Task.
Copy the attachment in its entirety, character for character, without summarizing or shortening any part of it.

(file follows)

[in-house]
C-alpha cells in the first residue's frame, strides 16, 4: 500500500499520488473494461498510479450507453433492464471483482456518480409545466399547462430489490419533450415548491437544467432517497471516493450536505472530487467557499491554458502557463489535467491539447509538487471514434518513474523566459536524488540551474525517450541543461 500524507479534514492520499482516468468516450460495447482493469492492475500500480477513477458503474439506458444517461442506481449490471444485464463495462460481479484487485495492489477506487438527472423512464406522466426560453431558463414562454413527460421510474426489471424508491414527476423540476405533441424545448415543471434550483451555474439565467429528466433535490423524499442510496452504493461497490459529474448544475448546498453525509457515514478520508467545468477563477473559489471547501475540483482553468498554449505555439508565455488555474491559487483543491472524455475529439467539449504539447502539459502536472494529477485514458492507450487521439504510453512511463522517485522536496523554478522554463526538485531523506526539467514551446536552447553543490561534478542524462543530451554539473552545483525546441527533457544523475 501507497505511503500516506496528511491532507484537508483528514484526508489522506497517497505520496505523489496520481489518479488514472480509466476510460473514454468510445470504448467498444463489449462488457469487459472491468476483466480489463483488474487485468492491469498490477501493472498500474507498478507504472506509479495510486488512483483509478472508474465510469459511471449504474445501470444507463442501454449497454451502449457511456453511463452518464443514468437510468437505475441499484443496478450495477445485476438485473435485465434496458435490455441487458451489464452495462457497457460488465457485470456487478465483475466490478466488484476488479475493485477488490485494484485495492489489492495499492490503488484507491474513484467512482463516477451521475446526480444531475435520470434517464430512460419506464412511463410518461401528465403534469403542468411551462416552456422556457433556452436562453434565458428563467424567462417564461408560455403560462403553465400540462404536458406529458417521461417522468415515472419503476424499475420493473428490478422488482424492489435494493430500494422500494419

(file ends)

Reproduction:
[in-house]
C-alpha cells in the first residue's frame, strides 16, 4: 500500500499520488473494461498510479450507453433492464471483482456518480409545466399547462430489490419533450415548491437544467432517497471516493450536505472530487467557499491554458502557463489535467491539447509538487471514434518513474523566459536524488540551474525517450541543461 500524507479534514492520499482516468468516450460495447482493469492492475500500480477513477458503474439506458444517461442506481449490471444485464463495462460481479484487485495492489477506487438527472423512464406522466426560453431558463414562454413527460421510474426489471424508491414527476423540476405533441424545448415543471434550483451555474439565467429528466433535490423524499442510496452504493461497490459529474448544475448546498453525509457515514478520508467545468477563477473559489471547501475540483482553468498554449505555439508565455488555474491559487483543491472524455475529439467539449504539447502539459502536472494529477485514458492507450487521439504510453512511463522517485522536496523554478522554463526538485531523506526539467514551446536552447553543490561534478542524462543530451554539473552545483525546441527533457544523475 501507497505511503500516506496528511491532507484537508483528514484526508489522506497517497505520496505523489496520481489518479488514472480509466476510460473514454468510445470504448467498444463489449462488457469487459472491468476483466480489463483488474487485468492491469498490477501493472498500474507498478507504472506509479495510486488512483483509478472508474465510469459511471449504474445501470444507463442501454449497454451502449457511456453511463452518464443514468437510468437505475441499484443496478450495477445485476438485473435485465434496458435490455441487458451489464452495462457497457460488465457485470456487478465483475466490478466488484476488479475493485477488490485494484485495492489489492495499492490503488484507491474513484467512482463516477451521475446526480444531475435520470434517464430512460419506464412511463410518461401528465403534469403542468411551462416552456422556457433556452436562453434565458428563467424567462417564461408560455403560462403553465400540462404536458406529458417521461417522468415515472419503476424499475420493473428490478422488482424492489435494493430500494422500494419